"Exploiting the Biology of the Child"
The first thing to know about sugar is this: Our bodies are hard-wired for sweets.
Forget what we learned in school from that old diagram called the tongue map, the one that says our five main tastes are detected by five distinct parts of the tongue. That the back has a big zone for blasts of bitter, the sides grab the sour and the salty, and the tip of the tongue has that one single spot for sweet. The tongue map is wrong. As researchers would discover in the 1970s, its creators misinterpreted the work of a German graduate student that was published in 1901; his experiments showed only that we might taste a little more sweetness on the tip of the tongue. In truth, the entire mouth goes crazy for sugar, including the upper reaches known as the palate. There are special receptors for sweetness in every one of the mouth's ten thousand taste buds, and they are all hooked up, one way or another, to the parts of the brain known as the pleasure zones, where we get rewarded for stoking our bodies with energy. But our zeal doesn't stop there. Scientists are now finding taste receptors that light up for sugar all the way down our esophagus to our stomach and pancreas, and they appear to be intricately tied to our appetites.
The second thing to know about sugar: Food manufacturers are well aware of the tongue map folly, along with a whole lot more about why we crave sweets. They have on staff cadres of scientists who specialize in the senses, and the companies use their knowledge to put sugar to work for them in countless ways. Sugar not only makes the taste of food and drink irresistible. The industry has learned that it can also be used to pull off a string of manufacturing miracles, from donuts that fry up bigger to bread that won't go stale to cereal that is toasty-brown and fluffy. All of this has made sugar a go-to ingredient in processed foods. On average, we consume 71 pounds of caloric sweeteners each year. That's 22 teaspoons of sugar, per person, per day. The amount is almost equally split three ways, with the sugar derived from sugar cane, sugar beets, and the group of corn sweeteners that includes high-fructose corn syrup (with a little honey and syrup thrown into the mix).
That we love, and crave, sugar is hardly news. Whole books have been devoted to its romp through history, in which people overcame geography, strife, and overwhelming technical hurdles to feed their insatiable habit. The highlights start with Christopher Columbus, who brought sugar cane along on his second voyage to the New World, where it was planted in Spanish Santo Domingo, was eventually worked into granulated sugar by enslaved Africans, and, starting in 1516, was shipped back to Europe to meet the continent's surging appetite for the stuff. The next notable development came in 1807 when a British naval blockade of France cut off easy access to sugar cane crops, and entrepreneurs, racing to meet demand, figured out how to extract sugar from beets, which could be grown easily in temperate Europe. Cane and beets remained the two main sources of sugar until the 1970s, when rising prices spurred the invention of high-fructose corn syrup, which had two attributes that were attractive to the soda industry. One, it was cheap, effectively subsidized by the federal price supports for corn; and two, it was liquid, which meant that it could be pumped directly into food and drink. Over the next thirty years, our consumption of sugar-sweetened soda more than doubled to 40 gallons a year per person, and while this has tapered off since then, hitting 32 gallons in 2011, there has been a commensurate surge in other sweet drinks, like teas, sports ades, vitamin waters, and energy drinks. Their yearly consumption has nearly doubled in the past decade to 14 gallons a person.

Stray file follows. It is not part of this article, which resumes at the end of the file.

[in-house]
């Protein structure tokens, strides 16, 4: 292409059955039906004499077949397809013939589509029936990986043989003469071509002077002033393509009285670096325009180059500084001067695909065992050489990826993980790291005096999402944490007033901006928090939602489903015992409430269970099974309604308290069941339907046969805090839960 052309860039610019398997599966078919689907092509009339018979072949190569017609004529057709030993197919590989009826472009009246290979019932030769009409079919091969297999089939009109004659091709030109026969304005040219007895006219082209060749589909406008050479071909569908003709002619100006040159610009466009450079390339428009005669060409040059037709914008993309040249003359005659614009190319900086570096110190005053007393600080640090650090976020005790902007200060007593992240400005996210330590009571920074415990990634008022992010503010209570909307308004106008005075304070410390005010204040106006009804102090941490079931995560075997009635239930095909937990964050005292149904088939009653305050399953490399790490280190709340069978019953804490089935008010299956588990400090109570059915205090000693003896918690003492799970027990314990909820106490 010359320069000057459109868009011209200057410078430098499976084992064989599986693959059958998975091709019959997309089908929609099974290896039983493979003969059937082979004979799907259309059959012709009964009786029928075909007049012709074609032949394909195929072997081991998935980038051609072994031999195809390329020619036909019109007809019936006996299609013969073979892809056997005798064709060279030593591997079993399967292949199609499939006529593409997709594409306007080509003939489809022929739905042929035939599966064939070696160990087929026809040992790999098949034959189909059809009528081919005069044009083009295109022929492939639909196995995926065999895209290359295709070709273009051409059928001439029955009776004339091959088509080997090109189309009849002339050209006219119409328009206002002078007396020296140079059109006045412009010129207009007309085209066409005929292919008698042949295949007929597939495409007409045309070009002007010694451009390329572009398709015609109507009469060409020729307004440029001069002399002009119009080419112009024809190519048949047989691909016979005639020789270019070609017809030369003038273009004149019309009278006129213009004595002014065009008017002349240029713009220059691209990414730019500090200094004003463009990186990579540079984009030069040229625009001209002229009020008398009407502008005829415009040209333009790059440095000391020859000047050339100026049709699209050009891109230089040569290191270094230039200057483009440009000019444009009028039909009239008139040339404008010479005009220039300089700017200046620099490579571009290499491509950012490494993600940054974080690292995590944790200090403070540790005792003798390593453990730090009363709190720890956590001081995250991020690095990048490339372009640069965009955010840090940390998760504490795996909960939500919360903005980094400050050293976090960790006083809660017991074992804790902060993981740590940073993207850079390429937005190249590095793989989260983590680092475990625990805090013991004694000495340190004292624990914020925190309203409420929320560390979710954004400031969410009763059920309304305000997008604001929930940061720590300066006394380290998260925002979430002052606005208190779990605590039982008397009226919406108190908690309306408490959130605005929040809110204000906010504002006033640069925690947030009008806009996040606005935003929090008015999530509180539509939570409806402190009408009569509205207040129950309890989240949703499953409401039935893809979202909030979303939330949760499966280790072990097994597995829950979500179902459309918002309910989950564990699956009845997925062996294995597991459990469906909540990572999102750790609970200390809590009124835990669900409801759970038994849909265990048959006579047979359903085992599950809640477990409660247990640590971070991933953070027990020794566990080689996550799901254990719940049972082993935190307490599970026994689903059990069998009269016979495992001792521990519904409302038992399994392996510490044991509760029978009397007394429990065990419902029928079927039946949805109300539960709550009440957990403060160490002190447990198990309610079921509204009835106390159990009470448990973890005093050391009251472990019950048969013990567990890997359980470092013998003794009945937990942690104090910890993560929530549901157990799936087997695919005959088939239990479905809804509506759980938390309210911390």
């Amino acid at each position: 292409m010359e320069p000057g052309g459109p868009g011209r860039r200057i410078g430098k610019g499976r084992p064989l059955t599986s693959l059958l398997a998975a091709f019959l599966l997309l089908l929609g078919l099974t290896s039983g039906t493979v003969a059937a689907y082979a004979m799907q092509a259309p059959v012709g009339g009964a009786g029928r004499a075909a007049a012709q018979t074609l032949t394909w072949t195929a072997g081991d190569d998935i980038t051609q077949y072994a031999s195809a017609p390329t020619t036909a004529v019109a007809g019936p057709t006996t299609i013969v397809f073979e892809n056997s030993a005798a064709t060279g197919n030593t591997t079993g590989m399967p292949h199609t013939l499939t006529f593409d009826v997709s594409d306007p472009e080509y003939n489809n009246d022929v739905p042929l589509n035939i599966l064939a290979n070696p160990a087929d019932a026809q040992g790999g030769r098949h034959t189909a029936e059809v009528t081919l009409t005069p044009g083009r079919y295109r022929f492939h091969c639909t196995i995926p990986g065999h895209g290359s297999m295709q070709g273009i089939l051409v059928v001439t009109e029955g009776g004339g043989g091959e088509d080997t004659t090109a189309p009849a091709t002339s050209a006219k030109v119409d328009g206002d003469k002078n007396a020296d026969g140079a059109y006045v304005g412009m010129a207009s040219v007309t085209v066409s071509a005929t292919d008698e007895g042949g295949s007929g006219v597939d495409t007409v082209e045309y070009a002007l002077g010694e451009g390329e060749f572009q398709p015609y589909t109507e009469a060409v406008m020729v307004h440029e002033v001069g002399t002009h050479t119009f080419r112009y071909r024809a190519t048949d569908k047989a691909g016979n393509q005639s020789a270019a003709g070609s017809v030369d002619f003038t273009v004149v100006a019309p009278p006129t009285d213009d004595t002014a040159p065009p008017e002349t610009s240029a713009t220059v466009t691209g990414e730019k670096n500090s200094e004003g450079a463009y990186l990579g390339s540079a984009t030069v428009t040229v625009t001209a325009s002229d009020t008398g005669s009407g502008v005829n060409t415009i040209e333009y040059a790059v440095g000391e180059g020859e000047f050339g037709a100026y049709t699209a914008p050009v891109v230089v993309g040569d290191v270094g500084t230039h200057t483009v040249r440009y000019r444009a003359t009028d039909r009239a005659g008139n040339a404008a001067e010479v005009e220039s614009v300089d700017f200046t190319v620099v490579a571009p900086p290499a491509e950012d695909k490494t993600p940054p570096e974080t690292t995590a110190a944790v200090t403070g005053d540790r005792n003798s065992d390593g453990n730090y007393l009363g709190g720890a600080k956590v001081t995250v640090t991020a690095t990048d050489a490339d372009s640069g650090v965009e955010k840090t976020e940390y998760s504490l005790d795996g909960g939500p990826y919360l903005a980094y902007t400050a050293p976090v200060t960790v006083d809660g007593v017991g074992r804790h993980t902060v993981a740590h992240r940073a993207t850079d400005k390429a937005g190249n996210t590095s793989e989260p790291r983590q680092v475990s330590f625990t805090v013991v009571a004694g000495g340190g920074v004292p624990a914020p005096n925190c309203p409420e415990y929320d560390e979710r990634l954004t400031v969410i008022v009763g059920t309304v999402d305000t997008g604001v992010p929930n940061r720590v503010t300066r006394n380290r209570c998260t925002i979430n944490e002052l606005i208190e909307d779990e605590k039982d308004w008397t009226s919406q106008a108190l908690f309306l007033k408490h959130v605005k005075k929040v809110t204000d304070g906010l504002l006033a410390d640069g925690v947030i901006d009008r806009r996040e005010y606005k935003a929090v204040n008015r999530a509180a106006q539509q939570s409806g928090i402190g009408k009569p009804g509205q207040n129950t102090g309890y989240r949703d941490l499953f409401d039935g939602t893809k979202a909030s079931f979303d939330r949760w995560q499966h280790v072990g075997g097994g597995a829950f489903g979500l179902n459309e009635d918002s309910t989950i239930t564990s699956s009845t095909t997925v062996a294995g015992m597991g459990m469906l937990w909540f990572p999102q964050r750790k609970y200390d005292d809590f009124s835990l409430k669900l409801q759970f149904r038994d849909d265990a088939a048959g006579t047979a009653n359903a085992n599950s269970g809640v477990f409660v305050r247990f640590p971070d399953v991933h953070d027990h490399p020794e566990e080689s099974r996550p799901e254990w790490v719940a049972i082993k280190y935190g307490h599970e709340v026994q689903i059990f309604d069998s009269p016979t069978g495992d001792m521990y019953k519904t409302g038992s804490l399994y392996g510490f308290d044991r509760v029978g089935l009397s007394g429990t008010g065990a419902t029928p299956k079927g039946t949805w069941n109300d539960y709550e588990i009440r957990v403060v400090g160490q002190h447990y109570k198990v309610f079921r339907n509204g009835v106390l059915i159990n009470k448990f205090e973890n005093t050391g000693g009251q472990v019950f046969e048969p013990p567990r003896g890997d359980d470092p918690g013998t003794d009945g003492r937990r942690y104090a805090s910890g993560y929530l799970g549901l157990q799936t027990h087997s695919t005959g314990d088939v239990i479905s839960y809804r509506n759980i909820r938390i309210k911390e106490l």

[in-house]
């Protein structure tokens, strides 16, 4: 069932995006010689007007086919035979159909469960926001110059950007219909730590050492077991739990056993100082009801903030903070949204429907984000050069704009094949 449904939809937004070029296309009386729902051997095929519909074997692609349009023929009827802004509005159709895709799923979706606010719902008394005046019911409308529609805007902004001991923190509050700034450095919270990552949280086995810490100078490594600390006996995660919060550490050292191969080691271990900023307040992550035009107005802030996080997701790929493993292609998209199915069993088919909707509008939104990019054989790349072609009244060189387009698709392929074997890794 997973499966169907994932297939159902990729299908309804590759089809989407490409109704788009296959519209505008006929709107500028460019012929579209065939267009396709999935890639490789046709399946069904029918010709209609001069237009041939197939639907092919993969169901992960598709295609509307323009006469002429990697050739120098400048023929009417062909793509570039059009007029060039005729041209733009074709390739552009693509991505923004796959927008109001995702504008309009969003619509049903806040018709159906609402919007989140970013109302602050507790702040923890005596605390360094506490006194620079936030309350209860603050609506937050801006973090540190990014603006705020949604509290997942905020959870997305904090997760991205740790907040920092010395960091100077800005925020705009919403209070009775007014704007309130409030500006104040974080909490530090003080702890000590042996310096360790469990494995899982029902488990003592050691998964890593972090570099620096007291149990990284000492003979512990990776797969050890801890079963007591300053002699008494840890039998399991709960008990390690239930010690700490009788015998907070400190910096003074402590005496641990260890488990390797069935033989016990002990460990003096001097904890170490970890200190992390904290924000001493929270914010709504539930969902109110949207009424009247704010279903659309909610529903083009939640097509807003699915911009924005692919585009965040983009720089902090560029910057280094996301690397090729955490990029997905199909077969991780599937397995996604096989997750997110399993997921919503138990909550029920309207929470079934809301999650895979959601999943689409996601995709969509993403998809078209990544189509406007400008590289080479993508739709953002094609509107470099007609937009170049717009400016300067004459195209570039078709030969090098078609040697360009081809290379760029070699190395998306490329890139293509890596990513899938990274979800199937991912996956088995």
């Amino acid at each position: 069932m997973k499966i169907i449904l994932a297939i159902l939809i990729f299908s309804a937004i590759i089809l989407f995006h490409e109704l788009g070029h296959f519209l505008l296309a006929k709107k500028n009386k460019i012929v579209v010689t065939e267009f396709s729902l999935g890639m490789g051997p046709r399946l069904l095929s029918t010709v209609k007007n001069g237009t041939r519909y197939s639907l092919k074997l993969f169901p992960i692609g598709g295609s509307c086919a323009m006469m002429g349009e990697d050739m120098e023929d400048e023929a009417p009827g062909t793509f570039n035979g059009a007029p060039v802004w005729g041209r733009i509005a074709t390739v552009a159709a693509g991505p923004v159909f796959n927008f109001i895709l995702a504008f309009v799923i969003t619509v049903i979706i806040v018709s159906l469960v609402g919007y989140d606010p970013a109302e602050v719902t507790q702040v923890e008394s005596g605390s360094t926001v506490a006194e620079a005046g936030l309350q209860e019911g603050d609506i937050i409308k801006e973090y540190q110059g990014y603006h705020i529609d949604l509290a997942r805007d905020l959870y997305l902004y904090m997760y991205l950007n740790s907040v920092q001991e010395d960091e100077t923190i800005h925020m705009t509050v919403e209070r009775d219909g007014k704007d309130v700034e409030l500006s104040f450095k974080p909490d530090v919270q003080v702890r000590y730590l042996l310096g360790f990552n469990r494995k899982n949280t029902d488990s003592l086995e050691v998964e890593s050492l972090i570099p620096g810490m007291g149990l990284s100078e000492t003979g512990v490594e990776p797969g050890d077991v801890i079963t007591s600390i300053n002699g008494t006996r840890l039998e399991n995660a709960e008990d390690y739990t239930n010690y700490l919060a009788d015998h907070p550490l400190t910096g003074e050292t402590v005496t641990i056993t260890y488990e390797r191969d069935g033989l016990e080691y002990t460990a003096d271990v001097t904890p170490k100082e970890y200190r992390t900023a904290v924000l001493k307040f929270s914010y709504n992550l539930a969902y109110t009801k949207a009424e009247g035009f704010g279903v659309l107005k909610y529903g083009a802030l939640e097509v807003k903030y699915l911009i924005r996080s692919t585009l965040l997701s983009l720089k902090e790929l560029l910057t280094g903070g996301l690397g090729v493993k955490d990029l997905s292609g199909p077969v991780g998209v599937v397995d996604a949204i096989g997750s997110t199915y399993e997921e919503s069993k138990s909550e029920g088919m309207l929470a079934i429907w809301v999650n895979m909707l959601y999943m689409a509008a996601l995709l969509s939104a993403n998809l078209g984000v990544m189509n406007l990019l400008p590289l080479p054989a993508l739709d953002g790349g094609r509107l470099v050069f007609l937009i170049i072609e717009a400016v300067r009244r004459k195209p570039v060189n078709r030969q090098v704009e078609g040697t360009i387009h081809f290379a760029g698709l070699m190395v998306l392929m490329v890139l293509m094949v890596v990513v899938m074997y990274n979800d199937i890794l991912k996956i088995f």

Far less well known than the history of sugar, however, is the intense research that scientists have conducted into its allure, the biology and psychology of why we find it so irresistible.
Excerpted from Salt Sugar Fat by Michael Moss. Copyright © 2013 by Michael Moss. Excerpted by permission of Random House, a division of Random House, Inc. All rights reserved. No part of this excerpt may be reproduced or reprinted without permission in writing from the publisher.
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